Since air compressors use a lot of electricity to make compressed air, it is important to use the compressed air as efficiently as possible. EXAIR has six simple steps to optimize your compressed air system. (Click HERE to read). Following these steps will help you to cut your overhead costs and improve your bottom line. In this blog, I will cover a few tips that can really help you to save compressed air.
To start, what is an air compressor and why does it cost so much in electricity? There are two types of air compressors, positive displacement and dynamic. The core components for these air compressors is an electric motor that spins a shaft. Like with many mechanical devices, there are different efficiencies. Typically, an air compressor can put out anywhere from 3 SCFM per horsepower to 5 SCFM per horsepower. (EXAIR settles on 4 SCFM/hp as an average for cost calculations.) Equation 1 shows you how to calculate the cost to run your air compressor.
Cost = hp * 0.746 * hours * rate / (motor efficiency)
Cost – US$
hp – horsepower of motor
0.746 – conversion KW/hp
hours – running time
rate – cost for electricity, US$/KWh
motor efficiency – average for an electric motor is 95%.
As an example, a manufacturing plant operates a 100 HP air compressor in their facility. The cycle time for the air compressor is roughly 60%. To calculate the hours of running time per year, I used 250 days/year at 16 hours/day. So operating hours equal 250 * 16 * 0.60 = 2,400 hours per year. The electrical rate for this facility is $0.08/KWh. With these factors, the annual cost to run the air compressor can be calculated by Equation 1:
Cost = 100hp * 0.746 KW/hp * 2,400hr * $0.08/KWh / 0.95 = $15,077 per year in just electrical costs.
There are two major things that will rob compressed air from your system and cost you much money. The first is leaks in the distribution system, and the second is inefficient blow-off devices. To address leaks, EXAIR offers an Ultrasonic Leak Detector. The Ultrasonic Leak Detector can find hidden leaks to fix. That quiet little hissing sound from the pipe lines is costing your company.
A University did a study to find the percentage of air leaks in a typical manufacturing plant. For a poorly maintained system, they found on average that 30% of the compressor capacity is lost through air leaks. Majority of companies do not have a leak preventative program; so, majority of the companies fall under the “poorly maintained system”. To put a dollar value on it, a leak that you cannot physically hear can cost you as much as $130/year. That is just for one inaudible leak in hundreds of feet of compressed air lines. Or if we take the University study, the manufacturing plant above is wasting $15,077 * 30% = $4,523 per year.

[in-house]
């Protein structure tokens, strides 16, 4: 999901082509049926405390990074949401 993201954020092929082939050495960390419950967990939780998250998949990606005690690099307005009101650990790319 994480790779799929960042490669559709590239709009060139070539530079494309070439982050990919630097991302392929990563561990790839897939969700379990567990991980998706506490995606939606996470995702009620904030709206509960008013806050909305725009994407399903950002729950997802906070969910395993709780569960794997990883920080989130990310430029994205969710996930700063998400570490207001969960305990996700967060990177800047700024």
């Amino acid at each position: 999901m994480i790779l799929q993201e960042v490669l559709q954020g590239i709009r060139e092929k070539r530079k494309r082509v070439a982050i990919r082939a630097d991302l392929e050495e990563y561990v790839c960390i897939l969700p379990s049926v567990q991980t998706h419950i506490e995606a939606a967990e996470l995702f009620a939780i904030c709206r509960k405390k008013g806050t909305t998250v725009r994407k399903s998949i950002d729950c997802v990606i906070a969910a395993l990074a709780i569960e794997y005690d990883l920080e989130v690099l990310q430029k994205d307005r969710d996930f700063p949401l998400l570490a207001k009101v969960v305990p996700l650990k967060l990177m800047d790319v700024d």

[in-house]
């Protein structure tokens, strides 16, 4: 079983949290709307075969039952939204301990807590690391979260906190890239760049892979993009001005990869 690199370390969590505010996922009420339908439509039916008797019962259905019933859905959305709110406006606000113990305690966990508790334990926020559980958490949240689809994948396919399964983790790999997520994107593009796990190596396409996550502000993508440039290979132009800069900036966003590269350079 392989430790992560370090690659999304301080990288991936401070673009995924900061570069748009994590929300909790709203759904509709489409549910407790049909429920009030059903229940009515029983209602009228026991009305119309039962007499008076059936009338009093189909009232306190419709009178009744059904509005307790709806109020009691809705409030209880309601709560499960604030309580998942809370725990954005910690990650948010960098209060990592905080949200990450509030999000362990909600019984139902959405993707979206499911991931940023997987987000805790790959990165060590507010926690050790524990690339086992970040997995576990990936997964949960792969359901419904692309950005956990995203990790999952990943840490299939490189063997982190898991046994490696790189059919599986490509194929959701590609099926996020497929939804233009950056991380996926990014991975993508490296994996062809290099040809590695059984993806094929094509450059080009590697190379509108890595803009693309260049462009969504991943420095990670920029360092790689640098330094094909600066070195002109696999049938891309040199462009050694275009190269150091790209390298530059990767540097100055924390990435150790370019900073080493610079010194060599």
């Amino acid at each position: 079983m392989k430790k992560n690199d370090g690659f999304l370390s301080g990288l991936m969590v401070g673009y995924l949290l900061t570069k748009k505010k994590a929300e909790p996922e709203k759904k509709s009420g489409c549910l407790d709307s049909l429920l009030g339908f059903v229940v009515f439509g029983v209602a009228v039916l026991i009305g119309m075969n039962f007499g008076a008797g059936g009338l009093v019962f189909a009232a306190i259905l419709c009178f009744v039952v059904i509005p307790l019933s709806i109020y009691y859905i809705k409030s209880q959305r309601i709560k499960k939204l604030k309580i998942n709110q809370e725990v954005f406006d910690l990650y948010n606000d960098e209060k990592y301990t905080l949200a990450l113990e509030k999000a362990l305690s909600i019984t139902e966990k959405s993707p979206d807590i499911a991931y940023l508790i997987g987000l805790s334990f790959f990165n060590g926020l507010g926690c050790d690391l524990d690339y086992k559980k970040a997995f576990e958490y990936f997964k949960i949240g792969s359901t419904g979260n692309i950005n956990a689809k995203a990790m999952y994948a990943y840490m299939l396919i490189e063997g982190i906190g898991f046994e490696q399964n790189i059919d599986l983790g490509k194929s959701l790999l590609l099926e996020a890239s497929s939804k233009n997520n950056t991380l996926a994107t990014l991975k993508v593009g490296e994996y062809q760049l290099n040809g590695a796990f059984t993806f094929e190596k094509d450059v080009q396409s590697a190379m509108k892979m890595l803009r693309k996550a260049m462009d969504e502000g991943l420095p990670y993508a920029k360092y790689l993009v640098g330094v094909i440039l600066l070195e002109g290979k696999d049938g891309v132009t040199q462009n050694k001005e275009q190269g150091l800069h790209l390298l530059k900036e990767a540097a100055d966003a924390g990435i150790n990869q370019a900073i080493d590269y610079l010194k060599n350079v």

The other area to check is air consumption. A simple place to check is your blow-off stations. Here we can decide how wasteful they can be. With values of 4 SCFM/hp and an electrical rate of $0.08/KWh (refence figures above), the cost to make compressed air is $0.25 per 1000 ft3 of air.
One of the worst culprits for inefficient air usage is open pipe blow-offs. This would also include cheap air guns, drilled holes in pipes, and tubes. These devices are very inefficient for compressed air usage and can cost you a lot of money. As a comparison, a 1/8” NPT pipe versus an EXAIR Mini Super Air Nozzle. (Reference below). As you can see, by just adding the EXAIR nozzle to the end of one pipe, the company was able to save $1,872 per year. That is some real savings.
By following the Six Steps to optimize your compressed air system, you can cut your energy consumption, improve pneumatic efficiencies, and save yourself money. With the added information above, you can focus on the big contributors of waste. If you would like to find more opportunities to save compressed air, you can contact an Application Engineer at EXAIR. We will be happy to help.